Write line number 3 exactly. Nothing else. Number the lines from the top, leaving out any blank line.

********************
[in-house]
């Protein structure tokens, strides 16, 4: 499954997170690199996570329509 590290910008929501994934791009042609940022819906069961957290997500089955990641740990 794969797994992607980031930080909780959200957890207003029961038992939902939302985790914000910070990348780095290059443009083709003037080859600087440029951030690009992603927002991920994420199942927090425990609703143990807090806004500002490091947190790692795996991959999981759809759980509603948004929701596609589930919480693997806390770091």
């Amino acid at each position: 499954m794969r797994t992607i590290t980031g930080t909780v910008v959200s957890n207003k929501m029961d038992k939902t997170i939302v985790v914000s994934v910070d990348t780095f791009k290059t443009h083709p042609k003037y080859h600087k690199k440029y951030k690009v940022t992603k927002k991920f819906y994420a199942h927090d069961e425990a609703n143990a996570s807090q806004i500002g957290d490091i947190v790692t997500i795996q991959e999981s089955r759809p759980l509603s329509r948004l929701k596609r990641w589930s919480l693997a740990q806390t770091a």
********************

């Amino acid at each position: 499954m794969r797994t992607i590290t980031g930080t909780v910008v959200s957890n207003k929501m029961d038992k939902t997170i939302v985790v914000s994934v910070d990348t780095f791009k290059t443009h083709p042609k003037y080859h600087k690199k440029y951030k690009v940022t992603k927002k991920f819906y994420a199942h927090d069961e425990a609703n143990a996570s807090q806004i500002g957290d490091i947190v790692t997500i795996q991959e999981s089955r759809p759980l509603s329509r948004l929701k596609r990641w589930s919480l693997a740990q806390t770091a």